instance of "Foo".
The constructor doesn't define the "class"! The *prototype object* of
the constructor, at the time the object is created, defines the class.

Example:
---
function Foo(){} // Constructor Foo
function Bar(){} // Constructor Bar
var f = new Foo();
var b = new Bar();
var oldFooProt = Foo.prototype;
Foo.prototype = Bar.prototype;
var fb = new Foo();
Foo.prototype = oldFooProt;
// now guess the result of:
alert([f instanceof Foo,f instanceof Bar])
alert([b instanceof Foo,b instanceof Bar])
alert([fb instanceof Foo,fb instanceof Bar])
---

Here "fb" is created from the constructor "Foo", but it is an instance
of the (almost) unrelated constructor "Bar". Why? Because Bar's prototype
property refers to an object that is in fb's prototype chain.
The constructor doesn't define the class. The prototype object does.

That is what I mean by the difference between class based and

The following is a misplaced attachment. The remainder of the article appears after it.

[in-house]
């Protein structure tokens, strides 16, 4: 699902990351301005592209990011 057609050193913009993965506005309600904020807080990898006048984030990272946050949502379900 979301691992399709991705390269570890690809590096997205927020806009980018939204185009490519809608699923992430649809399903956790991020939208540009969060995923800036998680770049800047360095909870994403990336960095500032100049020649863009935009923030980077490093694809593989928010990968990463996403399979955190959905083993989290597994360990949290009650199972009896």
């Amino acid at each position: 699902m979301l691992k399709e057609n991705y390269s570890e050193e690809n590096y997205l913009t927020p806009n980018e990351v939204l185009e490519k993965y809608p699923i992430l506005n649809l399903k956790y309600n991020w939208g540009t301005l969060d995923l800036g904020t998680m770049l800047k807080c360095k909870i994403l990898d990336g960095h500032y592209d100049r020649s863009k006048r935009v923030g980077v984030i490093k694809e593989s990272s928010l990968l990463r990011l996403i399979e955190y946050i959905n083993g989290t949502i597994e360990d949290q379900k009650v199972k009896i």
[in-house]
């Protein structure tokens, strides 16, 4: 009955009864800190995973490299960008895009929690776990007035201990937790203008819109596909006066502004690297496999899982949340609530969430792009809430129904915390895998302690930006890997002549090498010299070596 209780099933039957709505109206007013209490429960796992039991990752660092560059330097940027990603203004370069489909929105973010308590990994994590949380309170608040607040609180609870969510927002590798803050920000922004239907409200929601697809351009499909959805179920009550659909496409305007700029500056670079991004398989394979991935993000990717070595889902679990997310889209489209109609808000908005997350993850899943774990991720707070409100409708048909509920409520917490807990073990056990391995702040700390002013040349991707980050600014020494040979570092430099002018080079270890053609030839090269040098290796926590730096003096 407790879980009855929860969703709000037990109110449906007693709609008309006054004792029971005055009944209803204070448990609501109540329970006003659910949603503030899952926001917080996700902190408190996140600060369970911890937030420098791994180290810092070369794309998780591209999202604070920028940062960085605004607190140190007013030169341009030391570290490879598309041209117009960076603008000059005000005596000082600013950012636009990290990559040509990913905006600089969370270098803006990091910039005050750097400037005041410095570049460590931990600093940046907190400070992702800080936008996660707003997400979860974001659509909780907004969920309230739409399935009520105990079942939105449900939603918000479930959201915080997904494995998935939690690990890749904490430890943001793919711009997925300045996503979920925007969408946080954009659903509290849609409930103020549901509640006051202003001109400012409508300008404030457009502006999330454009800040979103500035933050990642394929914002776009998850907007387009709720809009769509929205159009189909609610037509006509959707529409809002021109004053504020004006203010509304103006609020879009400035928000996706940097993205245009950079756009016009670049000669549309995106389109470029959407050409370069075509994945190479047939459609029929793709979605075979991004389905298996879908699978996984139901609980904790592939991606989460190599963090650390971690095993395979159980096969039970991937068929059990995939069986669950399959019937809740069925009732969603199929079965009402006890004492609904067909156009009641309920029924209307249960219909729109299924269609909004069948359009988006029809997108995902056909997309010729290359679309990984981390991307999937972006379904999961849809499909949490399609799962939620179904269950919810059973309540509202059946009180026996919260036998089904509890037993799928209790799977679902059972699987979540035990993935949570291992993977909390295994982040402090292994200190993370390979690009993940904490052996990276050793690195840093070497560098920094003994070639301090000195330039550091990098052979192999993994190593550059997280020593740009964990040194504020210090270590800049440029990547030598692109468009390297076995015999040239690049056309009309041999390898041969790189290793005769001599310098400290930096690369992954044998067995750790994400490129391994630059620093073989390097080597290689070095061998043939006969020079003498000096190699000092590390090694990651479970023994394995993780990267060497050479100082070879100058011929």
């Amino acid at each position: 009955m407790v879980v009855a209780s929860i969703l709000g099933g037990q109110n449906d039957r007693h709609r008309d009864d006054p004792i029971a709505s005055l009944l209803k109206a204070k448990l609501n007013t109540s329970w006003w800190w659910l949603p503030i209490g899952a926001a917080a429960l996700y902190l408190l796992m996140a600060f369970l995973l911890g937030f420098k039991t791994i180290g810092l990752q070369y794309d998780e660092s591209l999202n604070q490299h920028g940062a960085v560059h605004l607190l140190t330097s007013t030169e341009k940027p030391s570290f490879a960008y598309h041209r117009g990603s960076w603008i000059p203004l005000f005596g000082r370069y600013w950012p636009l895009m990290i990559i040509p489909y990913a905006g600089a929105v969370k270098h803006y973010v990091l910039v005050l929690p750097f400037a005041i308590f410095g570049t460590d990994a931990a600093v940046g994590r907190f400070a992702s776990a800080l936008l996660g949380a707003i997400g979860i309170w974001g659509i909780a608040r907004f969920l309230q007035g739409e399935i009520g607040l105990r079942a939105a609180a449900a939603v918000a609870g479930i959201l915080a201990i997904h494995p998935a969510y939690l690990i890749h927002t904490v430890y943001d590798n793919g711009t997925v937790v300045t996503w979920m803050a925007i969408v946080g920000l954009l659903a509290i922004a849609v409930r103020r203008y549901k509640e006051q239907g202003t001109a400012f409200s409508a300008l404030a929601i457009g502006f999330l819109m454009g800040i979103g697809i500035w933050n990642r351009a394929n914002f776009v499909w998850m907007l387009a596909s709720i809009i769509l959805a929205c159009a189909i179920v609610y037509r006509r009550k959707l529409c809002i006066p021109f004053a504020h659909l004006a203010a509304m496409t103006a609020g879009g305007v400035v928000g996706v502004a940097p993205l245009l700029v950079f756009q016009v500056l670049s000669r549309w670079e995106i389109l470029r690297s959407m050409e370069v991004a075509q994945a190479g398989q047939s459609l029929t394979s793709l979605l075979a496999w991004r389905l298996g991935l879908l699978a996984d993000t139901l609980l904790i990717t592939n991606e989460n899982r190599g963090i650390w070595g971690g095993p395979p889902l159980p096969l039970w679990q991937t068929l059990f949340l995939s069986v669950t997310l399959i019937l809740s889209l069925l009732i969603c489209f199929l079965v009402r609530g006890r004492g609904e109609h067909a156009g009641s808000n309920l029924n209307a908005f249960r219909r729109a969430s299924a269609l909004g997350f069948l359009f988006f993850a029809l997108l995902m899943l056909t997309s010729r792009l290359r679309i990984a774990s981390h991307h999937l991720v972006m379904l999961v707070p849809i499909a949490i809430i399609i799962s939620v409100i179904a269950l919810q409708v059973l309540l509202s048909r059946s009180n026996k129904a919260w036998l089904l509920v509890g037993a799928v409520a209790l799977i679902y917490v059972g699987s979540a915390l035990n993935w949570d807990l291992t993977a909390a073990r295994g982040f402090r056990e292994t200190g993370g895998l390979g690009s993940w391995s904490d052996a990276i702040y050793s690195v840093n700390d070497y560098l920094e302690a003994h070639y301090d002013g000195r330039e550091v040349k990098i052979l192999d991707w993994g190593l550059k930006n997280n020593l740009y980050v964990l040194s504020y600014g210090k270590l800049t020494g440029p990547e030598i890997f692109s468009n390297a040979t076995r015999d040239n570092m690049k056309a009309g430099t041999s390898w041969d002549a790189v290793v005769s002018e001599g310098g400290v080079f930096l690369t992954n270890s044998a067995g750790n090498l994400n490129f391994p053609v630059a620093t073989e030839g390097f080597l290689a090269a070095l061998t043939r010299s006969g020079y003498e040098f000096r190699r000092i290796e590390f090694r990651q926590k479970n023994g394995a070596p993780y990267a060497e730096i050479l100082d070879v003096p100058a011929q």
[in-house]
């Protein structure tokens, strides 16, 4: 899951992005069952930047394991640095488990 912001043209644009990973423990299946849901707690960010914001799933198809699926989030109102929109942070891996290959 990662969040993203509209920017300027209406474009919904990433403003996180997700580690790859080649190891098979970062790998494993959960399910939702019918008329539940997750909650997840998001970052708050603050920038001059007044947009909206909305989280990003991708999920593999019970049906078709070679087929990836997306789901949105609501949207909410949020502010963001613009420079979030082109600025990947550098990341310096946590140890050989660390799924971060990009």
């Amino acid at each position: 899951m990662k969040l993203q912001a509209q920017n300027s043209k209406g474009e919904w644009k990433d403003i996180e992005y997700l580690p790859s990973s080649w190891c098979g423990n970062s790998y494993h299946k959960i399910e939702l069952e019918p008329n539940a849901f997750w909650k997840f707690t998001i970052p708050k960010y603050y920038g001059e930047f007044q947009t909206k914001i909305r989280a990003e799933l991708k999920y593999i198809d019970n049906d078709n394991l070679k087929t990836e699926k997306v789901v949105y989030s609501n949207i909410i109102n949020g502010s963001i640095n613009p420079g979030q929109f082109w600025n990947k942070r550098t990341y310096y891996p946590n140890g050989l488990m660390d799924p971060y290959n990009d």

prototype based languages.
In a class based language, the class (object/definition) defines the
instances of the class.
In a prototype based language, any object defines a "class" of the
objects that are instances of it.

Javascript attempts to hide this using constructor functions, but
that's just wrapper. What really goes on below is inheritance between
an object (the prototype object of the constructor at the time) and
a new object. The constructor itself is just some function that is
not related to the inheritance. It's just a language gimmick to
enable prototype-inheritance between objects.